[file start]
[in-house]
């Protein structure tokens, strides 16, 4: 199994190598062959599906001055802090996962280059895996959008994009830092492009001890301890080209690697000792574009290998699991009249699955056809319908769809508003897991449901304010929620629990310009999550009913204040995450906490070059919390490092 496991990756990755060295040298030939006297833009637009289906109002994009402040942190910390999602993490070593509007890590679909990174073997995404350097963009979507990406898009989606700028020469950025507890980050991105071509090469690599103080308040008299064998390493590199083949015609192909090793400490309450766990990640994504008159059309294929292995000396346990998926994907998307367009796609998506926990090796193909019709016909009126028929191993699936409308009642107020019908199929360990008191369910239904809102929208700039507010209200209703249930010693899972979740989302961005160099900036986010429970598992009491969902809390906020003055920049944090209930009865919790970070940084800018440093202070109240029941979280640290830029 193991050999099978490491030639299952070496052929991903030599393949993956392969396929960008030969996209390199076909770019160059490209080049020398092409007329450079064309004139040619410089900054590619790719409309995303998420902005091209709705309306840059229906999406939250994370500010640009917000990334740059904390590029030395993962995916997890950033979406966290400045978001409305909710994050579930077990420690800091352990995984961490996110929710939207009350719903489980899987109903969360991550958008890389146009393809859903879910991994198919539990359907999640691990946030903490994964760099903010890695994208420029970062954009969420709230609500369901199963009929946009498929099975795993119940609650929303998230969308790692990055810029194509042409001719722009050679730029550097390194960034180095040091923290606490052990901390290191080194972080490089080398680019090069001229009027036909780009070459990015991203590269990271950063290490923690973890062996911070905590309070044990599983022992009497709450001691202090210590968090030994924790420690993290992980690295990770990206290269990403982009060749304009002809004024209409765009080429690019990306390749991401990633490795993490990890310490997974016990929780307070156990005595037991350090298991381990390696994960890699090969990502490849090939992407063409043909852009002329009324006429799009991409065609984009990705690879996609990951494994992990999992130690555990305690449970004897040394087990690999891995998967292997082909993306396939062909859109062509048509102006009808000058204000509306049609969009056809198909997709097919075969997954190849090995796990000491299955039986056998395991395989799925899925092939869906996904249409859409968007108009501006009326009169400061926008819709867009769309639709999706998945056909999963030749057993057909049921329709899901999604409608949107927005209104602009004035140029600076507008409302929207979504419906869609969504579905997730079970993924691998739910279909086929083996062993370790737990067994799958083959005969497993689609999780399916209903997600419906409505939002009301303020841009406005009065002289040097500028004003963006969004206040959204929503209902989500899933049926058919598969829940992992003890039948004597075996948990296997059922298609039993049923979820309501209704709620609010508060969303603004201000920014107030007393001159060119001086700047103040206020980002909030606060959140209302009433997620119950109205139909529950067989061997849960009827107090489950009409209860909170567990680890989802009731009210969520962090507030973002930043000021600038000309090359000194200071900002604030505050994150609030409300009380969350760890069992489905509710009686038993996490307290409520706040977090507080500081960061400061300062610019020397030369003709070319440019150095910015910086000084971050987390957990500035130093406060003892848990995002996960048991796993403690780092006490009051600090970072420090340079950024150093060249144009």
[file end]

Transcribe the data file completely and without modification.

[in-house]
């Protein structure tokens, strides 16, 4: 199994190598062959599906001055802090996962280059895996959008994009830092492009001890301890080209690697000792574009290998699991009249699955056809319908769809508003897991449901304010929620629990310009999550009913204040995450906490070059919390490092 496991990756990755060295040298030939006297833009637009289906109002994009402040942190910390999602993490070593509007890590679909990174073997995404350097963009979507990406898009989606700028020469950025507890980050991105071509090469690599103080308040008299064998390493590199083949015609192909090793400490309450766990990640994504008159059309294929292995000396346990998926994907998307367009796609998506926990090796193909019709016909009126028929191993699936409308009642107020019908199929360990008191369910239904809102929208700039507010209200209703249930010693899972979740989302961005160099900036986010429970598992009491969902809390906020003055920049944090209930009865919790970070940084800018440093202070109240029941979280640290830029 193991050999099978490491030639299952070496052929991903030599393949993956392969396929960008030969996209390199076909770019160059490209080049020398092409007329450079064309004139040619410089900054590619790719409309995303998420902005091209709705309306840059229906999406939250994370500010640009917000990334740059904390590029030395993962995916997890950033979406966290400045978001409305909710994050579930077990420690800091352990995984961490996110929710939207009350719903489980899987109903969360991550958008890389146009393809859903879910991994198919539990359907999640691990946030903490994964760099903010890695994208420029970062954009969420709230609500369901199963009929946009498929099975795993119940609650929303998230969308790692990055810029194509042409001719722009050679730029550097390194960034180095040091923290606490052990901390290191080194972080490089080398680019090069001229009027036909780009070459990015991203590269990271950063290490923690973890062996911070905590309070044990599983022992009497709450001691202090210590968090030994924790420690993290992980690295990770990206290269990403982009060749304009002809004024209409765009080429690019990306390749991401990633490795993490990890310490997974016990929780307070156990005595037991350090298991381990390696994960890699090969990502490849090939992407063409043909852009002329009324006429799009991409065609984009990705690879996609990951494994992990999992130690555990305690449970004897040394087990690999891995998967292997082909993306396939062909859109062509048509102006009808000058204000509306049609969009056809198909997709097919075969997954190849090995796990000491299955039986056998395991395989799925899925092939869906996904249409859409968007108009501006009326009169400061926008819709867009769309639709999706998945056909999963030749057993057909049921329709899901999604409608949107927005209104602009004035140029600076507008409302929207979504419906869609969504579905997730079970993924691998739910279909086929083996062993370790737990067994799958083959005969497993689609999780399916209903997600419906409505939002009301303020841009406005009065002289040097500028004003963006969004206040959204929503209902989500899933049926058919598969829940992992003890039948004597075996948990296997059922298609039993049923979820309501209704709620609010508060969303603004201000920014107030007393001159060119001086700047103040206020980002909030606060959140209302009433997620119950109205139909529950067989061997849960009827107090489950009409209860909170567990680890989802009731009210969520962090507030973002930043000021600038000309090359000194200071900002604030505050994150609030409300009380969350760890069992489905509710009686038993996490307290409520706040977090507080500081960061400061300062610019020397030369003709070319440019150095910015910086000084971050987390957990500035130093406060003892848990995002996960048991796993403690780092006490009051600090970072420090340079950024150093060249144009």